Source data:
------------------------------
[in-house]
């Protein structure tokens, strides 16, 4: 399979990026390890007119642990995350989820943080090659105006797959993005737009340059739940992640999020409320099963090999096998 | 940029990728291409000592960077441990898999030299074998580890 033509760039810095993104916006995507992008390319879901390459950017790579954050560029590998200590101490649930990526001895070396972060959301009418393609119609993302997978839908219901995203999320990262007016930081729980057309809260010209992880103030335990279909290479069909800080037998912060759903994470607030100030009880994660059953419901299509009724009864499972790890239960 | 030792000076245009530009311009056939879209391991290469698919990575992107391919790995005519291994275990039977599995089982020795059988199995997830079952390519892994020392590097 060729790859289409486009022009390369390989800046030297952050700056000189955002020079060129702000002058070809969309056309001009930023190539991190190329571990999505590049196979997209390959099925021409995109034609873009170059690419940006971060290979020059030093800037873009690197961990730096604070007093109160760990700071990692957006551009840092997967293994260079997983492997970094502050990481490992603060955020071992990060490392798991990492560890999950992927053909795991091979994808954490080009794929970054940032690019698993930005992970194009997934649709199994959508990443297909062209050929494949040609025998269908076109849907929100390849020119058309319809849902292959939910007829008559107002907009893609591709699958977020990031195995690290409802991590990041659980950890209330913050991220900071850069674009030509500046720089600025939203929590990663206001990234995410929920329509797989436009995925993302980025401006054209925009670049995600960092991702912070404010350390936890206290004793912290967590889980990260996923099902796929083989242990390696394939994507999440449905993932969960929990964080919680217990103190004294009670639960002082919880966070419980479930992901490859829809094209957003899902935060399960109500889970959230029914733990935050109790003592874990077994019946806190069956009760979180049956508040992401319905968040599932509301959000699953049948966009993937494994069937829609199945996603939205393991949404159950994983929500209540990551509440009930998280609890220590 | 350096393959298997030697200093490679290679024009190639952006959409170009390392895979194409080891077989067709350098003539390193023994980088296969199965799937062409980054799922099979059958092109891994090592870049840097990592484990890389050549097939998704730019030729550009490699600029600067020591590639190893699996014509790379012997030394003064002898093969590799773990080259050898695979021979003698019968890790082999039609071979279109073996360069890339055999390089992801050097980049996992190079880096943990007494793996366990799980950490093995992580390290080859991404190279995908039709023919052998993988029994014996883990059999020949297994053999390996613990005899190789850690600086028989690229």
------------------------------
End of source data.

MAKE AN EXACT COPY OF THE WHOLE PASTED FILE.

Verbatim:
[in-house]
């Protein structure tokens, strides 16, 4: 399979990026390890007119642990995350989820943080090659105006797959993005737009340059739940992640999020409320099963090999096998 | 940029990728291409000592960077441990898999030299074998580890 033509760039810095993104916006995507992008390319879901390459950017790579954050560029590998200590101490649930990526001895070396972060959301009418393609119609993302997978839908219901995203999320990262007016930081729980057309809260010209992880103030335990279909290479069909800080037998912060759903994470607030100030009880994660059953419901299509009724009864499972790890239960 | 030792000076245009530009311009056939879209391991290469698919990575992107391919790995005519291994275990039977599995089982020795059988199995997830079952390519892994020392590097 060729790859289409486009022009390369390989800046030297952050700056000189955002020079060129702000002058070809969309056309001009930023190539991190190329571990999505590049196979997209390959099925021409995109034609873009170059690419940006971060290979020059030093800037873009690197961990730096604070007093109160760990700071990692957006551009840092997967293994260079997983492997970094502050990481490992603060955020071992990060490392798991990492560890999950992927053909795991091979994808954490080009794929970054940032690019698993930005992970194009997934649709199994959508990443297909062209050929494949040609025998269908076109849907929100390849020119058309319809849902292959939910007829008559107002907009893609591709699958977020990031195995690290409802991590990041659980950890209330913050991220900071850069674009030509500046720089600025939203929590990663206001990234995410929920329509797989436009995925993302980025401006054209925009670049995600960092991702912070404010350390936890206290004793912290967590889980990260996923099902796929083989242990390696394939994507999440449905993932969960929990964080919680217990103190004294009670639960002082919880966070419980479930992901490859829809094209957003899902935060399960109500889970959230029914733990935050109790003592874990077994019946806190069956009760979180049956508040992401319905968040599932509301959000699953049948966009993937494994069937829609199945996603939205393991949404159950994983929500209540990551509440009930998280609890220590 | 350096393959298997030697200093490679290679024009190639952006959409170009390392895979194409080891077989067709350098003539390193023994980088296969199965799937062409980054799922099979059958092109891994090592870049840097990592484990890389050549097939998704730019030729550009490699600029600067020591590639190893699996014509790379012997030394003064002898093969590799773990080259050898695979021979003698019968890790082999039609071979279109073996360069890339055999390089992801050097980049996992190079880096943990007494793996366990799980950490093995992580390290080859991404190279995908039709023919052998993988029994014996883990059999020949297994053999390996613990005899190789850690600086028989690229």